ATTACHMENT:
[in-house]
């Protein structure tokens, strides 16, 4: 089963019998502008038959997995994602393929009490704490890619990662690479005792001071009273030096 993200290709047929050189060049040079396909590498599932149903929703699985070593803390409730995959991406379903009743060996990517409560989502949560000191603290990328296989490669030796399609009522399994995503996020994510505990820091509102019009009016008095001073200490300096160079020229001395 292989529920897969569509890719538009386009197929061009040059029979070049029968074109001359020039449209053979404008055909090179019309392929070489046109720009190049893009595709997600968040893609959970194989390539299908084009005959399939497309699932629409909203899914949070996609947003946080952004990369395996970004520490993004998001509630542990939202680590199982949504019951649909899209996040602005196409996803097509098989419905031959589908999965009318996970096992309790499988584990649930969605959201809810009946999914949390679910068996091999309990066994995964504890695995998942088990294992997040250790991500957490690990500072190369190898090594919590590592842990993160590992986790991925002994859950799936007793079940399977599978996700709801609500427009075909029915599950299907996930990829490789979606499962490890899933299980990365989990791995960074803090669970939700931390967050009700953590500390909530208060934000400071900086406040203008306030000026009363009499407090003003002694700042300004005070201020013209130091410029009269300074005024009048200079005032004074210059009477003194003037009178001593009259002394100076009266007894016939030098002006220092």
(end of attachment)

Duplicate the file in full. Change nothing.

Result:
[in-house]
């Protein structure tokens, strides 16, 4: 089963019998502008038959997995994602393929009490704490890619990662690479005792001071009273030096 993200290709047929050189060049040079396909590498599932149903929703699985070593803390409730995959991406379903009743060996990517409560989502949560000191603290990328296989490669030796399609009522399994995503996020994510505990820091509102019009009016008095001073200490300096160079020229001395 292989529920897969569509890719538009386009197929061009040059029979070049029968074109001359020039449209053979404008055909090179019309392929070489046109720009190049893009595709997600968040893609959970194989390539299908084009005959399939497309699932629409909203899914949070996609947003946080952004990369395996970004520490993004998001509630542990939202680590199982949504019951649909899209996040602005196409996803097509098989419905031959589908999965009318996970096992309790499988584990649930969605959201809810009946999914949390679910068996091999309990066994995964504890695995998942088990294992997040250790991500957490690990500072190369190898090594919590590592842990993160590992986790991925002994859950799936007793079940399977599978996700709801609500427009075909029915599950299907996930990829490789979606499962490890899933299980990365989990791995960074803090669970939700931390967050009700953590500390909530208060934000400071900086406040203008306030000026009363009499407090003003002694700042300004005070201020013209130091410029009269300074005024009048200079005032004074210059009477003194003037009178001593009259002394100076009266007894016939030098002006220092």